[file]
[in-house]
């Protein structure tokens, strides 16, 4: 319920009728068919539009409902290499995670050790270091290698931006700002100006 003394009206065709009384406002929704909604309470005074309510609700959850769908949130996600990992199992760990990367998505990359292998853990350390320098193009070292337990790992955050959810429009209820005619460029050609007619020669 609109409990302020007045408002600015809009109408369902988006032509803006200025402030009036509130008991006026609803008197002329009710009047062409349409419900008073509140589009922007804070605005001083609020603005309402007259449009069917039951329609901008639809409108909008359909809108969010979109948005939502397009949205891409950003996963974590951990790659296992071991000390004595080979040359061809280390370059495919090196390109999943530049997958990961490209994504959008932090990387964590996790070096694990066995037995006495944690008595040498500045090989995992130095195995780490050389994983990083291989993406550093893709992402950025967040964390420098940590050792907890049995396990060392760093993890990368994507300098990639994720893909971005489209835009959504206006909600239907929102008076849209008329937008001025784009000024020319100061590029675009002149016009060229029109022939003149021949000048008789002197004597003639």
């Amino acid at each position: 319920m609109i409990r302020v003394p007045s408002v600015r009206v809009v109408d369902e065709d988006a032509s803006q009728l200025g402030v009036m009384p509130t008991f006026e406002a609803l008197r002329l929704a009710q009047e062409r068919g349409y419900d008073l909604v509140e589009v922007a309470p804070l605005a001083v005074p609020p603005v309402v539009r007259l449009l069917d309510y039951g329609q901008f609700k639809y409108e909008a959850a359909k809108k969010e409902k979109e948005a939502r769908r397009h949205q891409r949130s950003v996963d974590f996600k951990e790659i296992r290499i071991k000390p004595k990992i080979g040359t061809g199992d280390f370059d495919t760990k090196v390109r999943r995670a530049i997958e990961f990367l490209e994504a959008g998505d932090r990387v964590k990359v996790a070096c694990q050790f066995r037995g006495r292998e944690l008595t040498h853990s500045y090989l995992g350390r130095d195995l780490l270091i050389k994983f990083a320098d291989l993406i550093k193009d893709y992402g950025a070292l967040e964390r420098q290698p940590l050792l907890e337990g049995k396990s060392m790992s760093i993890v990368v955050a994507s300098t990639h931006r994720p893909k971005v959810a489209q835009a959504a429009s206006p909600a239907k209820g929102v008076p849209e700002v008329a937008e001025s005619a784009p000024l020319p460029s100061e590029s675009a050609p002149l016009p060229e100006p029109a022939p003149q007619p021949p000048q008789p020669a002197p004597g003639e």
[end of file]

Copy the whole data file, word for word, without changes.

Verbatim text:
[in-house]
């Protein structure tokens, strides 16, 4: 319920009728068919539009409902290499995670050790270091290698931006700002100006 003394009206065709009384406002929704909604309470005074309510609700959850769908949130996600990992199992760990990367998505990359292998853990350390320098193009070292337990790992955050959810429009209820005619460029050609007619020669 609109409990302020007045408002600015809009109408369902988006032509803006200025402030009036509130008991006026609803008197002329009710009047062409349409419900008073509140589009922007804070605005001083609020603005309402007259449009069917039951329609901008639809409108909008359909809108969010979109948005939502397009949205891409950003996963974590951990790659296992071991000390004595080979040359061809280390370059495919090196390109999943530049997958990961490209994504959008932090990387964590996790070096694990066995037995006495944690008595040498500045090989995992130095195995780490050389994983990083291989993406550093893709992402950025967040964390420098940590050792907890049995396990060392760093993890990368994507300098990639994720893909971005489209835009959504206006909600239907929102008076849209008329937008001025784009000024020319100061590029675009002149016009060229029109022939003149021949000048008789002197004597003639």
């Amino acid at each position: 319920m609109i409990r302020v003394p007045s408002v600015r009206v809009v109408d369902e065709d988006a032509s803006q009728l200025g402030v009036m009384p509130t008991f006026e406002a609803l008197r002329l929704a009710q009047e062409r068919g349409y419900d008073l909604v509140e589009v922007a309470p804070l605005a001083v005074p609020p603005v309402v539009r007259l449009l069917d309510y039951g329609q901008f609700k639809y409108e909008a959850a359909k809108k969010e409902k979109e948005a939502r769908r397009h949205q891409r949130s950003v996963d974590f996600k951990e790659i296992r290499i071991k000390p004595k990992i080979g040359t061809g199992d280390f370059d495919t760990k090196v390109r999943r995670a530049i997958e990961f990367l490209e994504a959008g998505d932090r990387v964590k990359v996790a070096c694990q050790f066995r037995g006495r292998e944690l008595t040498h853990s500045y090989l995992g350390r130095d195995l780490l270091i050389k994983f990083a320098d291989l993406i550093k193009d893709y992402g950025a070292l967040e964390r420098q290698p940590l050792l907890e337990g049995k396990s060392m790992s760093i993890v990368v955050a994507s300098t990639h931006r994720p893909k971005v959810a489209q835009a959504a429009s206006p909600a239907k209820g929102v008076p849209e700002v008329a937008e001025s005619a784009p000024l020319p460029s100061e590029s675009a050609p002149l016009p060229e100006p029109a022939p003149q007619p021949p000048q008789p020669a002197p004597g003639e």